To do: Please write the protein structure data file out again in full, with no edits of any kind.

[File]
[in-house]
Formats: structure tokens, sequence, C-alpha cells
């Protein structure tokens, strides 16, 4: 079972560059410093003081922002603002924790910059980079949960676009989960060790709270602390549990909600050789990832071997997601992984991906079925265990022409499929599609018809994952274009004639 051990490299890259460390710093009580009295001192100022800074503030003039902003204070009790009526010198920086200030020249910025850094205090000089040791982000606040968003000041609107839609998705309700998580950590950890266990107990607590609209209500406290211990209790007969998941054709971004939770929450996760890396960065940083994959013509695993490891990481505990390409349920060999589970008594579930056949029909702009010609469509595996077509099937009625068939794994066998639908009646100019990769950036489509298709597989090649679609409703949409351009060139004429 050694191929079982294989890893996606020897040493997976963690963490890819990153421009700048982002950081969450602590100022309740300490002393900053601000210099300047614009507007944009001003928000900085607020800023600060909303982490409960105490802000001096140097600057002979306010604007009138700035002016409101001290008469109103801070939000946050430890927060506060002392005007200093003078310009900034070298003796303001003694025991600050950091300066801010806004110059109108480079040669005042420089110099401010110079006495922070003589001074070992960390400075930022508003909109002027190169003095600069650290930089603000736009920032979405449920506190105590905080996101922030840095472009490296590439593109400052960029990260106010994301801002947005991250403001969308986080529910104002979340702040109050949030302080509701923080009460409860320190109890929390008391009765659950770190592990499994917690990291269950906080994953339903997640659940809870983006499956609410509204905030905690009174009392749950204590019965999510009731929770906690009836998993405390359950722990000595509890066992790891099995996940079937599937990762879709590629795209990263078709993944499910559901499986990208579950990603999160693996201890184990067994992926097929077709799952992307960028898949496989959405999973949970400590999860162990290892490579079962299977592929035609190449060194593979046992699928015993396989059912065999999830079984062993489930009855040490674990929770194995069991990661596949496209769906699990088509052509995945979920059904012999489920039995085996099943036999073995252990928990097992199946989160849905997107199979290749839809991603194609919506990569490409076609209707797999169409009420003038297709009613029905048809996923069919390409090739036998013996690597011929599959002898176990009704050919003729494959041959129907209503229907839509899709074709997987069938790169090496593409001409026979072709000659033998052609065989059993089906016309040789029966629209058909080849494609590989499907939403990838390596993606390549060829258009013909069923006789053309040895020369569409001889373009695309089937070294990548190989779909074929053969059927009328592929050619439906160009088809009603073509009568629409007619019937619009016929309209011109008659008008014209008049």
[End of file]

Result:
[in-house]
Formats: structure tokens, sequence, C-alpha cells
């Protein structure tokens, strides 16, 4: 079972560059410093003081922002603002924790910059980079949960676009989960060790709270602390549990909600050789990832071997997601992984991906079925265990022409499929599609018809994952274009004639 051990490299890259460390710093009580009295001192100022800074503030003039902003204070009790009526010198920086200030020249910025850094205090000089040791982000606040968003000041609107839609998705309700998580950590950890266990107990607590609209209500406290211990209790007969998941054709971004939770929450996760890396960065940083994959013509695993490891990481505990390409349920060999589970008594579930056949029909702009010609469509595996077509099937009625068939794994066998639908009646100019990769950036489509298709597989090649679609409703949409351009060139004429 050694191929079982294989890893996606020897040493997976963690963490890819990153421009700048982002950081969450602590100022309740300490002393900053601000210099300047614009507007944009001003928000900085607020800023600060909303982490409960105490802000001096140097600057002979306010604007009138700035002016409101001290008469109103801070939000946050430890927060506060002392005007200093003078310009900034070298003796303001003694025991600050950091300066801010806004110059109108480079040669005042420089110099401010110079006495922070003589001074070992960390400075930022508003909109002027190169003095600069650290930089603000736009920032979405449920506190105590905080996101922030840095472009490296590439593109400052960029990260106010994301801002947005991250403001969308986080529910104002979340702040109050949030302080509701923080009460409860320190109890929390008391009765659950770190592990499994917690990291269950906080994953339903997640659940809870983006499956609410509204905030905690009174009392749950204590019965999510009731929770906690009836998993405390359950722990000595509890066992790891099995996940079937599937990762879709590629795209990263078709993944499910559901499986990208579950990603999160693996201890184990067994992926097929077709799952992307960028898949496989959405999973949970400590999860162990290892490579079962299977592929035609190449060194593979046992699928015993396989059912065999999830079984062993489930009855040490674990929770194995069991990661596949496209769906699990088509052509995945979920059904012999489920039995085996099943036999073995252990928990097992199946989160849905997107199979290749839809991603194609919506990569490409076609209707797999169409009420003038297709009613029905048809996923069919390409090739036998013996690597011929599959002898176990009704050919003729494959041959129907209503229907839509899709074709997987069938790169090496593409001409026979072709000659033998052609065989059993089906016309040789029966629209058909080849494609590989499907939403990838390596993606390549060829258009013909069923006789053309040895020369569409001889373009695309089937070294990548190989779909074929053969059927009328592929050619439906160009088809009603073509009568629409007619019937619009016929309209011109008659008008014209008049």